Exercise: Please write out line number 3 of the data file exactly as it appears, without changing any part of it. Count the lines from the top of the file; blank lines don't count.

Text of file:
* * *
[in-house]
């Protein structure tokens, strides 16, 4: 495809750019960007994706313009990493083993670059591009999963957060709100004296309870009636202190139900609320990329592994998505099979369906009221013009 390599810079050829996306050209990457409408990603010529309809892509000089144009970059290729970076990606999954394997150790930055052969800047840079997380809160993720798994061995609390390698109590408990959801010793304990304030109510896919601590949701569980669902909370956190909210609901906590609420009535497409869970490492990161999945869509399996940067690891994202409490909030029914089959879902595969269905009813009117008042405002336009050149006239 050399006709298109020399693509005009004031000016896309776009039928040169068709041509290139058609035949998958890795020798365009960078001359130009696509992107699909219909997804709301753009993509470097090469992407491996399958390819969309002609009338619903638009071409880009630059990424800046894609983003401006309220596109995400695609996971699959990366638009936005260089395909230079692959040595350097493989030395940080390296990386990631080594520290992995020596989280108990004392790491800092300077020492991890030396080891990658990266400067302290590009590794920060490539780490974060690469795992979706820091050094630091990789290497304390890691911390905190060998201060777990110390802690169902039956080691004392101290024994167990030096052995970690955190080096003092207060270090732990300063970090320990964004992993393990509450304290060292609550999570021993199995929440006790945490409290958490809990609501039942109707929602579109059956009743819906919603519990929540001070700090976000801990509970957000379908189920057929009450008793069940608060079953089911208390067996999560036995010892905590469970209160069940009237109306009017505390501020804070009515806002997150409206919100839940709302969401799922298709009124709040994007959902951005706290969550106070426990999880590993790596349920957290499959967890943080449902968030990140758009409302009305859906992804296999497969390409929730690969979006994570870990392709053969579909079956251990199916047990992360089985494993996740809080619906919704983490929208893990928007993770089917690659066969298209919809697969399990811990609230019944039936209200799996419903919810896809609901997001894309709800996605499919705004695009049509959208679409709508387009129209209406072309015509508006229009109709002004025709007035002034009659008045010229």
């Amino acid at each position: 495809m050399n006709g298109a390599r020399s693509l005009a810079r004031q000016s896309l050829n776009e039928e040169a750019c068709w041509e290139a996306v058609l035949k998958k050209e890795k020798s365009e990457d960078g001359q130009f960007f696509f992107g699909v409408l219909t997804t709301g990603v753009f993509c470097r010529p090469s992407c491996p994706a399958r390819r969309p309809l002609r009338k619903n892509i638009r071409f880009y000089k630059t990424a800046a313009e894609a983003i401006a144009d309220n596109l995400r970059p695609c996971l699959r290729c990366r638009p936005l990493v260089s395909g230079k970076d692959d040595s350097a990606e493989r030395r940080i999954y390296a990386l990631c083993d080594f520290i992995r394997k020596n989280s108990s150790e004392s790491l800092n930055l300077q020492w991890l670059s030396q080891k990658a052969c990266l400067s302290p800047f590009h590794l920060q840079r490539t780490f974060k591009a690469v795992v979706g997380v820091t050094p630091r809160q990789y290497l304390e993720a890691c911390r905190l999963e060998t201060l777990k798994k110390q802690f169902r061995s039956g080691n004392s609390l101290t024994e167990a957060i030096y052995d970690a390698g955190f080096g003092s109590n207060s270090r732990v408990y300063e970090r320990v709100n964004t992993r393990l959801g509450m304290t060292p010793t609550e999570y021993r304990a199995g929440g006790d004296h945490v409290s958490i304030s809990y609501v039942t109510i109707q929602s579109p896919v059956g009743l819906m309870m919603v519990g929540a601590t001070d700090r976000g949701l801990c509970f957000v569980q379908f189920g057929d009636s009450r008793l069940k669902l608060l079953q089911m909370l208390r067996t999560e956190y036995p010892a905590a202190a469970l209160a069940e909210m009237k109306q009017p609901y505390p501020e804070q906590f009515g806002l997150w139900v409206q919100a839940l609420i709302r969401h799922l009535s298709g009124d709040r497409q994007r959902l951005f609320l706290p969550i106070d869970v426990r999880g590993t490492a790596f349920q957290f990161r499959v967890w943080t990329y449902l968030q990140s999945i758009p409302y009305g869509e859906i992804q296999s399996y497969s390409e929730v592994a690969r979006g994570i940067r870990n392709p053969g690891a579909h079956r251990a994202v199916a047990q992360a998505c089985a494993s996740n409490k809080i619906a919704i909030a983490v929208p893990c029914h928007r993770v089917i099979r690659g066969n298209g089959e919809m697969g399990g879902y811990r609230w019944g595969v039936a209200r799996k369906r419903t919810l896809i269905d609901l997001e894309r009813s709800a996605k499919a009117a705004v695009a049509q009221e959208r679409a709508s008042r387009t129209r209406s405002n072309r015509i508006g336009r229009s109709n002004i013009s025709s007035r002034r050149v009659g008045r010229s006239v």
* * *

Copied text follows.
């Amino acid at each position: 495809m050399n006709g298109a390599r020399s693509l005009a810079r004031q000016s896309l050829n776009e039928e040169a750019c068709w041509e290139a996306v058609l035949k998958k050209e890795k020798s365009e990457d960078g001359q130009f960007f696509f992107g699909v409408l219909t997804t709301g990603v753009f993509c470097r010529p090469s992407c491996p994706a399958r390819r969309p309809l002609r009338k619903n892509i638009r071409f880009y000089k630059t990424a800046a313009e894609a983003i401006a144009d309220n596109l995400r970059p695609c996971l699959r290729c990366r638009p936005l990493v260089s395909g230079k970076d692959d040595s350097a990606e493989r030395r940080i999954y390296a990386l990631c083993d080594f520290i992995r394997k020596n989280s108990s150790e004392s790491l800092n930055l300077q020492w991890l670059s030396q080891k990658a052969c990266l400067s302290p800047f590009h590794l920060q840079r490539t780490f974060k591009a690469v795992v979706g997380v820091t050094p630091r809160q990789y290497l304390e993720a890691c911390r905190l999963e060998t201060l777990k798994k110390q802690f169902r061995s039956g080691n004392s609390l101290t024994e167990a957060i030096y052995d970690a390698g955190f080096g003092s109590n207060s270090r732990v408990y300063e970090r320990v709100n964004t992993r393990l959801g509450m304290t060292p010793t609550e999570y021993r304990a199995g929440g006790d004296h945490v409290s958490i304030s809990y609501v039942t109510i109707q929602s579109p896919v059956g009743l819906m309870m919603v519990g929540a601590t001070d700090r976000g949701l801990c509970f957000v569980q379908f189920g057929d009636s009450r008793l069940k669902l608060l079953q089911m909370l208390r067996t999560e956190y036995p010892a905590a202190a469970l209160a069940e909210m009237k109306q009017p609901y505390p501020e804070q906590f009515g806002l997150w139900v409206q919100a839940l609420i709302r969401h799922l009535s298709g009124d709040r497409q994007r959902l951005f609320l706290p969550i106070d869970v426990r999880g590993t490492a790596f349920q957290f990161r499959v967890w943080t990329y449902l968030q990140s999945i758009p409302y009305g869509e859906i992804q296999s399996y497969s390409e929730v592994a690969r979006g994570i940067r870990n392709p053969g690891a579909h079956r251990a994202v199916a047990q992360a998505c089985a494993s996740n409490k809080i619906a919704i909030a983490v929208p893990c029914h928007r993770v089917i099979r690659g066969n298209g089959e919809m697969g399990g879902y811990r609230w019944g595969v039936a209200r799996k369906r419903t919810l896809i269905d609901l997001e894309r009813s709800a996605k499919a009117a705004v695009a049509q009221e959208r679409a709508s008042r387009t129209r209406s405002n072309r015509i508006g336009r229009s109709n002004i013009s025709s007035r002034r050149v009659g008045r010229s006239v």